Is the euro set for a big comeback?

Trends can simply run on and on in foreign exchange markets. And that catches out many less experienced traders, says John C Burford. But is the euro finally due a turn?

In my last post on the EUR/USD of 4 January, I laid out a case for a potential counter-trend rally starting around year-end.

I posted the daily chart going back ten years, which showed a strong tendency for this market to make major turns around the New Year. I've repeated it below.

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(Click on the chart for a larger version)

There is a strong 12-month cycle at play here, as you can see.

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Could history be repeating itself now?

In that post, I also showed charts (see below) where I had possible buy-stops (marked by the purple bars)placed to catch a potential rally.


(Click on the chart for a larger version)


(Click on the chart for a larger version)

Since then, the markets sold off some more and the buy-stoporders were not touched, so no harm done.

Trader tip: placing entry orders using stops is an excellent technique when attempting to catch a trend reversal. But one drawback is that protective stop placement becomes difficult. I may produce a video on this topic of protective stop placements at a later date.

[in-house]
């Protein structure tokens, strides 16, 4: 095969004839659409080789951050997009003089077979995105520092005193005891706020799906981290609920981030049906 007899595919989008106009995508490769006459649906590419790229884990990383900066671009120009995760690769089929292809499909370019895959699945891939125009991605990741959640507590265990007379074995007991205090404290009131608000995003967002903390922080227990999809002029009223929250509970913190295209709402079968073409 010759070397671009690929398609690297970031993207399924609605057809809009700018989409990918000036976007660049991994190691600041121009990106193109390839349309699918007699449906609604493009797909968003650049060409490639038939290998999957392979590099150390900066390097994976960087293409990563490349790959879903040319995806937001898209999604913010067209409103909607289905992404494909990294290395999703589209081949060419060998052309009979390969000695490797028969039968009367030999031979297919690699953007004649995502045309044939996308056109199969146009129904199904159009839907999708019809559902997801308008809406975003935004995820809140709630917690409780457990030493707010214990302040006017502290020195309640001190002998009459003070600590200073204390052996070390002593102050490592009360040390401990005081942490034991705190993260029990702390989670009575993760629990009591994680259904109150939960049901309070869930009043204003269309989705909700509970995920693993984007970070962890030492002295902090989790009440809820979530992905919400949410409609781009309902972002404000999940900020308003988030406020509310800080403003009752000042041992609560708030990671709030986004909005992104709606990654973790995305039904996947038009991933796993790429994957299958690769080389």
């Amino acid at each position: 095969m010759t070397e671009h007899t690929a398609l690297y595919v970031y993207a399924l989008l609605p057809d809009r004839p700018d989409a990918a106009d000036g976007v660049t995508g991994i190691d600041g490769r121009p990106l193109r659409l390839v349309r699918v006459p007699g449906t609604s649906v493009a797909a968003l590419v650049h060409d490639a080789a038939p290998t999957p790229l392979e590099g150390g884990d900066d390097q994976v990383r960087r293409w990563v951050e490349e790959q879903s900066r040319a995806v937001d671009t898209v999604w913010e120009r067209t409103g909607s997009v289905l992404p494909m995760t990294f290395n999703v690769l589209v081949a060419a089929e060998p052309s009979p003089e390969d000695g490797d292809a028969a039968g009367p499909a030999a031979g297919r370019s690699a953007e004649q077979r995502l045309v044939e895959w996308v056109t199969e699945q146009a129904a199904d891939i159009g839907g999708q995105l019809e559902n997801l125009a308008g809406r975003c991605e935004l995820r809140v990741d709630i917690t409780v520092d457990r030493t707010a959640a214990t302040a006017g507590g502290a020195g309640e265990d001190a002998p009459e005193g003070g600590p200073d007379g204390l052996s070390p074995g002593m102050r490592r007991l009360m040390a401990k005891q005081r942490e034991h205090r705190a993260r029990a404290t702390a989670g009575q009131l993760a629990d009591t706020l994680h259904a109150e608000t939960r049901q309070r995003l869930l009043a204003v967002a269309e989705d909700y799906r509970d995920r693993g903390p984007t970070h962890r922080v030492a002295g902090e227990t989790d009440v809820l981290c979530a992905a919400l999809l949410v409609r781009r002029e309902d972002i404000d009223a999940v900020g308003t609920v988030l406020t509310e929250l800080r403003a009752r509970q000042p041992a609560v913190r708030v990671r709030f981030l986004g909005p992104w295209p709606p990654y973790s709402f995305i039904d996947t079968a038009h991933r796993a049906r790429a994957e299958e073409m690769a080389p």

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This action illustrates vividly the character of foreign exchange markets the tendency for trends to carry on, and on, and on!

You can see this in many long-term charts, and that is why there are many experienced traders who trade the momentum in the expectation that trends will generally continue.

Many inexperienced traders try bottom-fishing on a hope, then get their heads handed to them as the market just carries on.

But with the powerful 12-month cycle at work, are we about to see a turn?

Trying to find the turning point for the euro

On Wednesday, with the market having challenged the 1.2680 level, I believed if a turn was about to occur, I would need to see a rally to an important tramline.

So, I went searching for reliable tramlines, and found this on the hourly chart yesterday:


(Click on the chart for a larger version)

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I first drew the centre tramline (best fit), and proceeded to connect the two low points for the lowest tramline. The upper tramline then drew itself (at the same distance above the central line, as the bottom tramline was below it).

Then we had an upward break. I was very pleased to see the potential positive momentum divergence at Wednesday's low, as that gave me the courage to place buy-stop entry orders in the region of the purple bar.

An amazing set of tramlines

I tend to get excited by the possibility of getting on board a potential major move early, especially when it is counter-mainstream.